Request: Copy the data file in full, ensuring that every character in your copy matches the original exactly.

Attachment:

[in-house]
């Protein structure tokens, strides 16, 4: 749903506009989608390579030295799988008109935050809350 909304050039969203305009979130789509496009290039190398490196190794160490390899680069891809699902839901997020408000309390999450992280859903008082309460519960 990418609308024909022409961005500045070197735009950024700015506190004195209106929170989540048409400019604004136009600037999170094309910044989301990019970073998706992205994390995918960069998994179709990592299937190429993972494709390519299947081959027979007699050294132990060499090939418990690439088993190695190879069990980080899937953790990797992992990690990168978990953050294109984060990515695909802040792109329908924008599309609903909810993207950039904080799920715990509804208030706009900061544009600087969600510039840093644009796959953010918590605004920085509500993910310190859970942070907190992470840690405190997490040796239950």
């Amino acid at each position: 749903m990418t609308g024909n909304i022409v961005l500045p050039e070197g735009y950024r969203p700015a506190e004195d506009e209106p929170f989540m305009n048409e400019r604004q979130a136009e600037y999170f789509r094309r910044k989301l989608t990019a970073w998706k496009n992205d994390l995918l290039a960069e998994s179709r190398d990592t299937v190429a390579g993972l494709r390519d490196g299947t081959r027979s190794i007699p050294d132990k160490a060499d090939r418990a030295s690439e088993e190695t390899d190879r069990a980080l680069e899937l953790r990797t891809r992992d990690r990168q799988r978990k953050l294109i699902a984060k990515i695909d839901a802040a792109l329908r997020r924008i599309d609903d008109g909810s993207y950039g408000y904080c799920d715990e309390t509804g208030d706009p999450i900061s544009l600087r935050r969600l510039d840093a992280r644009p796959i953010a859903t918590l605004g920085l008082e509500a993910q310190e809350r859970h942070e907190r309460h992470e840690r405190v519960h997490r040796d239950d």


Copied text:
[in-house]
């Protein structure tokens, strides 16, 4: 749903506009989608390579030295799988008109935050809350 909304050039969203305009979130789509496009290039190398490196190794160490390899680069891809699902839901997020408000309390999450992280859903008082309460519960 990418609308024909022409961005500045070197735009950024700015506190004195209106929170989540048409400019604004136009600037999170094309910044989301990019970073998706992205994390995918960069998994179709990592299937190429993972494709390519299947081959027979007699050294132990060499090939418990690439088993190695190879069990980080899937953790990797992992990690990168978990953050294109984060990515695909802040792109329908924008599309609903909810993207950039904080799920715990509804208030706009900061544009600087969600510039840093644009796959953010918590605004920085509500993910310190859970942070907190992470840690405190997490040796239950």
């Amino acid at each position: 749903m990418t609308g024909n909304i022409v961005l500045p050039e070197g735009y950024r969203p700015a506190e004195d506009e209106p929170f989540m305009n048409e400019r604004q979130a136009e600037y999170f789509r094309r910044k989301l989608t990019a970073w998706k496009n992205d994390l995918l290039a960069e998994s179709r190398d990592t299937v190429a390579g993972l494709r390519d490196g299947t081959r027979s190794i007699p050294d132990k160490a060499d090939r418990a030295s690439e088993e190695t390899d190879r069990a980080l680069e899937l953790r990797t891809r992992d990690r990168q799988r978990k953050l294109i699902a984060k990515i695909d839901a802040a792109l329908r997020r924008i599309d609903d008109g909810s993207y950039g408000y904080c799920d715990e309390t509804g208030d706009p999450i900061s544009l600087r935050r969600l510039d840093a992280r644009p796959i953010a859903t918590l605004g920085l008082e509500a993910q310190e809350r859970h942070e907190r309460h992470e840690r405190v519960h997490r040796d239950d």